Good luck, like I said, you don't need to follow every single thing a reviewer says, and unless there are other bigger problems with the paper I'm sure it will be accepted whichever way you go!

Thread: Over 2 weeks to assign reviewers?

posted
03-Oct-16, 23:15
edited about 17 seconds later
by teegs90
Avatar for teegs90
posted about 4 years ago
I'm not sure what field you are in, but coming from a background of publishing in psychology and epidemiology, I don't think two weeks is a very long time to wait - I imagine the reviewer request is sitting in someone's inbox while they are on holiday/busy/away sick.

Journals vary a lot in their response time, and actually, in my experience some of the 'elite' journals are quicker because they have more submissions to churn through and potentially more staff to do the leg work. I've got a manuscript sitting with a pretty average domestic journal at the moment, and it has been slowww because the editorial team all have other jobs and just do this on the side.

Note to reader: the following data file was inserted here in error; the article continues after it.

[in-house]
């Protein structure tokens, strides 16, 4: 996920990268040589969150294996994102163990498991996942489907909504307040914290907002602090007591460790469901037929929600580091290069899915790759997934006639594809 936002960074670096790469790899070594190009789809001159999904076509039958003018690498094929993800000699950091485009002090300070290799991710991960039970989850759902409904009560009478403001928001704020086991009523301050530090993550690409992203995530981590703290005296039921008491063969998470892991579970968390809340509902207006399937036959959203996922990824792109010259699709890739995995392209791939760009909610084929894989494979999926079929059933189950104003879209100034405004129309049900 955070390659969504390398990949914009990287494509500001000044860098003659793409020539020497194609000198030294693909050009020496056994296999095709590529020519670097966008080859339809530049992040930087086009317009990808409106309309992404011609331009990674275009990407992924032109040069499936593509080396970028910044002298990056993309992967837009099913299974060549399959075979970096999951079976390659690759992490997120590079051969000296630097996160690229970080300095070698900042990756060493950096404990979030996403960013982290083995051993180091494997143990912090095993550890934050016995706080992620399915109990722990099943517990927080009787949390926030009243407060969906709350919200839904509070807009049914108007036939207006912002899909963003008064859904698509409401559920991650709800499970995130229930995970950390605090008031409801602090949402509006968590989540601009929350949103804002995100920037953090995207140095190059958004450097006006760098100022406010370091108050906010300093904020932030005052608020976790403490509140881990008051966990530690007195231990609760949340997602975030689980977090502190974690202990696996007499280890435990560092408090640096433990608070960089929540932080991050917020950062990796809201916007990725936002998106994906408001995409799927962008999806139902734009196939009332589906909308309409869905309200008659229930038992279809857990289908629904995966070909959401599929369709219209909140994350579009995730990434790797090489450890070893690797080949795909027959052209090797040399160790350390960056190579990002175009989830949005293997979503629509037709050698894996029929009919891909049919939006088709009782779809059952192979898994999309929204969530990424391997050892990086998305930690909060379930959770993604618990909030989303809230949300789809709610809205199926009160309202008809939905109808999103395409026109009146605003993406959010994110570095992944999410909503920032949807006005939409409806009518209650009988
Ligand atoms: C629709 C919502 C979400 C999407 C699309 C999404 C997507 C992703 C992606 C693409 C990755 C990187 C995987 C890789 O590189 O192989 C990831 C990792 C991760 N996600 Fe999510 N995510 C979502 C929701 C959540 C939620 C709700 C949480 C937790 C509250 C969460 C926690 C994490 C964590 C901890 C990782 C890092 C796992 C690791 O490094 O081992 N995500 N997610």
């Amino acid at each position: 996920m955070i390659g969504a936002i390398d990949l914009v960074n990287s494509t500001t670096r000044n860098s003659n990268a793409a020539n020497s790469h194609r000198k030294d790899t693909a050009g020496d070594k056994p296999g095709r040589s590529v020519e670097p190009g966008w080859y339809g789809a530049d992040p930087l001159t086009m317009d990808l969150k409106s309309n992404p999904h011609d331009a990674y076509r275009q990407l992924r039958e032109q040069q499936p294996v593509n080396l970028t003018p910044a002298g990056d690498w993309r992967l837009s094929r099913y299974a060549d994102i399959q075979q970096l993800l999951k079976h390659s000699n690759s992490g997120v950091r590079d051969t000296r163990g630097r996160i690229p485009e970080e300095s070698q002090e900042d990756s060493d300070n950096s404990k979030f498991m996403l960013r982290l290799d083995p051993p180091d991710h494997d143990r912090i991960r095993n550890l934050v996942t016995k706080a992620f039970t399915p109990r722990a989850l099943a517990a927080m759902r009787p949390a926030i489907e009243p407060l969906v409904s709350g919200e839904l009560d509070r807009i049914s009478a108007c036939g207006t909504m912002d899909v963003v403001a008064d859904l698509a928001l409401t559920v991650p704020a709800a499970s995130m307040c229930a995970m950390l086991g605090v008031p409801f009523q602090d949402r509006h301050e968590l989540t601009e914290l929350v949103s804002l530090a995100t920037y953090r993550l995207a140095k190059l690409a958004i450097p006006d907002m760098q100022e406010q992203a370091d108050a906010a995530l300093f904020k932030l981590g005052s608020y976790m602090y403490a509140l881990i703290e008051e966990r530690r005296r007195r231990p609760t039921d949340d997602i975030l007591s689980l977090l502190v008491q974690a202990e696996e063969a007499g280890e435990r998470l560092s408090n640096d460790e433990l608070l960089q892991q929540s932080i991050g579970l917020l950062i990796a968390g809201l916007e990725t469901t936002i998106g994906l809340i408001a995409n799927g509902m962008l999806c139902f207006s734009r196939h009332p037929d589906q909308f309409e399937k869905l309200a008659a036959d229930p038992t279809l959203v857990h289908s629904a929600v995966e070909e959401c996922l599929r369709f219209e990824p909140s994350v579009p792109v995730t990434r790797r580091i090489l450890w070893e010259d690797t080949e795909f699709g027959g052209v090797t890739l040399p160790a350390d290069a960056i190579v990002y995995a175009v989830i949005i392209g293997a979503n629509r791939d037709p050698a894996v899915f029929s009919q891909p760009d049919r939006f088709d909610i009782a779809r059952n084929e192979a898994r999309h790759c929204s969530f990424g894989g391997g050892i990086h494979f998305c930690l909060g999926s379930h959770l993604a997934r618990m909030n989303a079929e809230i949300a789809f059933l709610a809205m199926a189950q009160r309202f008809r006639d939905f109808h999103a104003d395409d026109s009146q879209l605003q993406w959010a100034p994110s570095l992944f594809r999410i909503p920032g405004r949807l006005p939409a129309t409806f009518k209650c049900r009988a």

Thread: Dealing with reviewers' comments - stats

posted
29-Sep-16, 06:18
by teegs90
Avatar for teegs90
posted about 4 years ago
What you describe is how I have always approached the decision to include or not include co-variates in the main analysis... in three different settings under different academics/supervisors. However, sometimes you do include a particular variable of interest even if it is not significant in the preliminary analysis, because it still may have an effect on your main variables. So, I don't think you're doing something clearly wrong, but without knowing the specifics of your study, the reviewers *could* have a point.

I would start by re-running the analysis according to the two ways that have been suggested. If you can find a way that doesn't change the actual pattern of results, you may as well just update the numbers in the results section and give them what they want.